Result: Employee 1 has been fired. Another employee is in the process of being suspended without pay and a third employee resigned before any disciplinary action was taken. Vern Miyagi, administrator of the state emergency management agency, who accepted responsibility for the incident,
Hawaii to release report on false missile alarm
Hawaii officials have concluded their internal investigation into the false alert that told residents that a ballistic missile was speeding toward the state earlier this month. Hawaii Gov. David Ige along with other officials will release the results from the internal investigation at a Tuesday press conference.
The agency has stopped all future ballistic missile defense drills until it can wrap up its own investigation.
- The Hawaii Emergency Management Agency "didn't have reasonable safeguards in place to prevent human error from resulting in the transmission of a false alert," said Ajit Pai, FCC's chairman.
- There were no requirements for the employee to check with a colleague or supervisor before sending the alert. So the agency didn't have sufficient safeguards to prevent one person from erroneously sending an alert throughout the entire state, the FCC said.
- Another issue was that the agency didn't have a plan in case a false alert was sent, Pai said.
- There was no response protocol in the event of a false ballistic missile message, even though the need to establish one had been identified by the preparedness branch, according to the state investigation.
- "The agency was not immediately prepared to issue a correction using these systems," according to the FCC. A follow-up notification was sent 38 minutes later.
Result: The agency has adopted a new policy requiring two credentialed warning officers to sign in and validate every alert and test. It has also created a false alert correction template, so in case of an error, it can be corrected quickly.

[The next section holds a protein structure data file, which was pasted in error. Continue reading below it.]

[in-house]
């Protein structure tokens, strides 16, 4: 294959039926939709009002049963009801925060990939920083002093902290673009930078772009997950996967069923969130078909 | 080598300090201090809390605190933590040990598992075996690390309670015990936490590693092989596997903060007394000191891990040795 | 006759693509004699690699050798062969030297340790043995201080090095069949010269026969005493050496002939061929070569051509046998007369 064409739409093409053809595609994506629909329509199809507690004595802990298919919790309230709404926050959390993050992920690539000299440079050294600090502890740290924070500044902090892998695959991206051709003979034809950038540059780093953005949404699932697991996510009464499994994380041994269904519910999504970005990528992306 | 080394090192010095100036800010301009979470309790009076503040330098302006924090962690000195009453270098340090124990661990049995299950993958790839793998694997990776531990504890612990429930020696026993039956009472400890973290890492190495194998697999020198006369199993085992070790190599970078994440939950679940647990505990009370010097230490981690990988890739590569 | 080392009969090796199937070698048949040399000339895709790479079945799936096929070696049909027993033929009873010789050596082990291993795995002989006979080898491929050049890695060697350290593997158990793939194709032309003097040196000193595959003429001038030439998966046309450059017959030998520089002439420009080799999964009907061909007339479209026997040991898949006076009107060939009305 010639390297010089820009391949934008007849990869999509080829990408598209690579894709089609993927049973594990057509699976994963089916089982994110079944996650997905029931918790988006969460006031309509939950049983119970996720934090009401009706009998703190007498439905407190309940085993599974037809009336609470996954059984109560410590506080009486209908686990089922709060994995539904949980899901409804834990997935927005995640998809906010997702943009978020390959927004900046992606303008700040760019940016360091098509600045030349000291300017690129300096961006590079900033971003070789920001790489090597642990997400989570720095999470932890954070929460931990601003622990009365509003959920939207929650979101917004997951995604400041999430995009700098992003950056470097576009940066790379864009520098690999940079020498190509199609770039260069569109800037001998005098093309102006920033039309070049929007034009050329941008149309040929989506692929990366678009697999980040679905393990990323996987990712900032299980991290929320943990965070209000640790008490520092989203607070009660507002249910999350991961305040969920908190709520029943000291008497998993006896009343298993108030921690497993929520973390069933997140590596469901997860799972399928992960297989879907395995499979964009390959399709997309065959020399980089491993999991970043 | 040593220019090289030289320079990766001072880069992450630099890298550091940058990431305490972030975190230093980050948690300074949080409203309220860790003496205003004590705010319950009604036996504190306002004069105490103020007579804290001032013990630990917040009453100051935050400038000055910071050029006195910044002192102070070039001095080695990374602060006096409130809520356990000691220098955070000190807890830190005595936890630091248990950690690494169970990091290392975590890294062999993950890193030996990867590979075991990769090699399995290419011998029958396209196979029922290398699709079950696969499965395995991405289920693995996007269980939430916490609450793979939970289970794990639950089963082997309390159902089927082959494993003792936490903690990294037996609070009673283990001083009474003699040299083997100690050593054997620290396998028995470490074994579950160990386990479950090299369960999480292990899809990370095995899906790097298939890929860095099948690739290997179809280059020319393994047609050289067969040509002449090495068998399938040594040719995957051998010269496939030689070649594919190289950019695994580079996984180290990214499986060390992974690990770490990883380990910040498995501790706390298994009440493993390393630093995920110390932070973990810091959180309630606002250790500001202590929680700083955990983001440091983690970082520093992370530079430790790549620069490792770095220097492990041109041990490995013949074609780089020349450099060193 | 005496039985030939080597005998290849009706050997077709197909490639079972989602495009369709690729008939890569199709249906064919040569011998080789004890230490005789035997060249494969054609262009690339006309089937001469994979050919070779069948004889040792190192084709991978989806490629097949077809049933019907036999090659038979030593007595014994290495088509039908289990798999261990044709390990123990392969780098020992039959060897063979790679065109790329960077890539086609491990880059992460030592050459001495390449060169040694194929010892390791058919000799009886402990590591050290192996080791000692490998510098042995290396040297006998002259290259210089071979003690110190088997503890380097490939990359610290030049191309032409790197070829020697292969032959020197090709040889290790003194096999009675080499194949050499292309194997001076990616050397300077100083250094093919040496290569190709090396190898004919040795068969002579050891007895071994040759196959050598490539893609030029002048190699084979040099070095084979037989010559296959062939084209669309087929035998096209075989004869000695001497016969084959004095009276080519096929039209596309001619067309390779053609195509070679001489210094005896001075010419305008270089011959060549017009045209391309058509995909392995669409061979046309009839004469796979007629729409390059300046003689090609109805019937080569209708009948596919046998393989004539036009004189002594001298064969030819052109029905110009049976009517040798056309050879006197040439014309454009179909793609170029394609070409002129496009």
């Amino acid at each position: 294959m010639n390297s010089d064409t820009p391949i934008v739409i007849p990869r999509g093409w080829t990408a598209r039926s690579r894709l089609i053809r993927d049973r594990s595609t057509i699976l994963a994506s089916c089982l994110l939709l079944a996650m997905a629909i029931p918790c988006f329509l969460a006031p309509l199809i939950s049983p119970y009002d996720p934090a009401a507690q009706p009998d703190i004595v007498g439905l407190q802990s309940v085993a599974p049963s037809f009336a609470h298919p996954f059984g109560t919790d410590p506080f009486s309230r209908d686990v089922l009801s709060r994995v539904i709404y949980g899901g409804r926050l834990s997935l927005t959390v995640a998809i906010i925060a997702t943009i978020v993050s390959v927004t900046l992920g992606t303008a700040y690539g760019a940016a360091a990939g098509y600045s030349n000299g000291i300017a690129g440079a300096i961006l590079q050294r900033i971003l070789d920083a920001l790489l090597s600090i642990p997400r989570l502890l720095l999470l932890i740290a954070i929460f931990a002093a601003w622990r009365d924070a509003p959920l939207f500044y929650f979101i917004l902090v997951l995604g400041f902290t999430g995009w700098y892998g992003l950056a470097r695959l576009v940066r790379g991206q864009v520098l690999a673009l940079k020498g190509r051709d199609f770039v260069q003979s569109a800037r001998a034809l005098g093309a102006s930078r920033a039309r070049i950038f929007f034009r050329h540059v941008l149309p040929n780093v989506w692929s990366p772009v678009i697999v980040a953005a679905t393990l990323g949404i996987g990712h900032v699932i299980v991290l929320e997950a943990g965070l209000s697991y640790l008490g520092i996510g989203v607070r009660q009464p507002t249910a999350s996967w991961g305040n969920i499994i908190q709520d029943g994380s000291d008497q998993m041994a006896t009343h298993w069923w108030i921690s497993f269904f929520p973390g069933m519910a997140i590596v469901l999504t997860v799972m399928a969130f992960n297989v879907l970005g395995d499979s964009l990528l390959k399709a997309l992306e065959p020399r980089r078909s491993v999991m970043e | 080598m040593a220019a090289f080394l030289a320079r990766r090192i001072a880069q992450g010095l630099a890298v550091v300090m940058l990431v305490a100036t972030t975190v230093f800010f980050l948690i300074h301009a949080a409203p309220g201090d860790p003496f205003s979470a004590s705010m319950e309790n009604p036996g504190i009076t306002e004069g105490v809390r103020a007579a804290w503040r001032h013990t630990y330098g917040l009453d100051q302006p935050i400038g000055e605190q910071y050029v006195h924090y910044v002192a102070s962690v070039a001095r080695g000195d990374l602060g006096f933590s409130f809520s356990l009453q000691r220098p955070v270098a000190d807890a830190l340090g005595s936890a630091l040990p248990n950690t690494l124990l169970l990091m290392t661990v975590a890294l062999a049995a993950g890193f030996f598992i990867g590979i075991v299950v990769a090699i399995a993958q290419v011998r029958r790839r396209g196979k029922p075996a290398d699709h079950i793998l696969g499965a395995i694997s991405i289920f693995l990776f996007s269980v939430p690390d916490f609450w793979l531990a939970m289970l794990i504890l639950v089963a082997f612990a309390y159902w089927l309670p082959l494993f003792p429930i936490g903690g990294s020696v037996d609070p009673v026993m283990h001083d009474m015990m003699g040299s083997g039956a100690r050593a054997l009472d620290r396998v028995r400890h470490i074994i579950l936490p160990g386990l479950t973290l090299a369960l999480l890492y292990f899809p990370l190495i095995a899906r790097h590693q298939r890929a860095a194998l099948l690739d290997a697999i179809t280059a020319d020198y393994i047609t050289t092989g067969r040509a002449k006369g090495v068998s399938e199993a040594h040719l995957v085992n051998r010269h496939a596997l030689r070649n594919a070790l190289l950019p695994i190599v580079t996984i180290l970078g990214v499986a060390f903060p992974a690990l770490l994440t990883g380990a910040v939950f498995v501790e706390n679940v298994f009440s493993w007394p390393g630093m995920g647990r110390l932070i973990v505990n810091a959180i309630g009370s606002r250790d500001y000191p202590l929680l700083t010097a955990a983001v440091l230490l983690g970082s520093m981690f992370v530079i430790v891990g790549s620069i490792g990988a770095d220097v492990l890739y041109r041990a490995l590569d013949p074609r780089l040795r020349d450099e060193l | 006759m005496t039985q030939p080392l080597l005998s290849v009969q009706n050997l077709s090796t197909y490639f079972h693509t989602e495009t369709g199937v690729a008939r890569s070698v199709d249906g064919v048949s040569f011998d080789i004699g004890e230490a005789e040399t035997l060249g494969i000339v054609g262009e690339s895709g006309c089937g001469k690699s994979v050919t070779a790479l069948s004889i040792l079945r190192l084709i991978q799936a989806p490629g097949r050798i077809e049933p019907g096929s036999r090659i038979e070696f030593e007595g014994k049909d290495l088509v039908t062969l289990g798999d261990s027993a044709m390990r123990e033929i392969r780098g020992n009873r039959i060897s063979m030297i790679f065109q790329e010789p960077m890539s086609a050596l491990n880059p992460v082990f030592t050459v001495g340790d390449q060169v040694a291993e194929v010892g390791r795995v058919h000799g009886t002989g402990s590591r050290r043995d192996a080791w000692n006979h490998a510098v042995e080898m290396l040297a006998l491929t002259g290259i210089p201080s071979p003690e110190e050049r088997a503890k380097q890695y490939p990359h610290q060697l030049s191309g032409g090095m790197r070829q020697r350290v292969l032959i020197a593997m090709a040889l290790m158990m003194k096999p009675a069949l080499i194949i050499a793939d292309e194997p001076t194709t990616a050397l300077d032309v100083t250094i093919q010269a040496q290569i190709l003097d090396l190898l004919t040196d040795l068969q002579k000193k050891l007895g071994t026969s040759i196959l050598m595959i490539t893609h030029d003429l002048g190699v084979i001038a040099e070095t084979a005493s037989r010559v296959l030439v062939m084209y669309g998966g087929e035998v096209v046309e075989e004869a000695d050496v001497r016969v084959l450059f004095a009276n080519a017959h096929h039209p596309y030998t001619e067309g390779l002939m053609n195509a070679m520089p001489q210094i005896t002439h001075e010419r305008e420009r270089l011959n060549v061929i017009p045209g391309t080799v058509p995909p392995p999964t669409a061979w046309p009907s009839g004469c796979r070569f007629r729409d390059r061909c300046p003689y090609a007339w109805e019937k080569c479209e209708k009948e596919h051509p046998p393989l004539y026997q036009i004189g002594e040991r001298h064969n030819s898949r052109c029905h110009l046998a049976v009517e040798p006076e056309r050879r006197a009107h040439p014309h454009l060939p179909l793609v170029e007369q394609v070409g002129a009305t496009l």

Computer software design
- The FCC called it " troubling" that Hawaii's alert origination software didn't differentiate between testing and the live alert environment. Both alerts had the same interface and the same confirmation language, regardless of whether the message was real or a drill, that said, "Are you sure you want to send this alert?"
- This comes in contrast with what the FCC said was common industry practice to have a separate log-in screen or application, to differentiate between live versus test.
Result: The Hawaii Emergency Management Agency has requested changes to its software to differentiate between the testing and live production.
CNN's Artemis Moshtaghian, Darran Simon, Lawrence Davidson and Liz Turrell contributed to this report.
Hawaii man wants people to know he didn't send missile alert .
HONOLULU — When an erroneous alert was sent out last month telling people in Hawaii that there was an incoming ballistic missile, Jeffrey Wong was an island away from the state's emergency management agency office where he works as an operations officer.Wong helped gather hundreds of panicked guests at his hotel on the island of Kauai to seek shelter in a restaurant until he confirmed the alert was a mistake.Then an Associated Press photograph circulated picturing Wong months earlier at the agency'sWong helped gather hundreds of panicked guests at his hotel on the island of Kauai to seek shelter in a restaurant until he confirmed the alert was a mistake.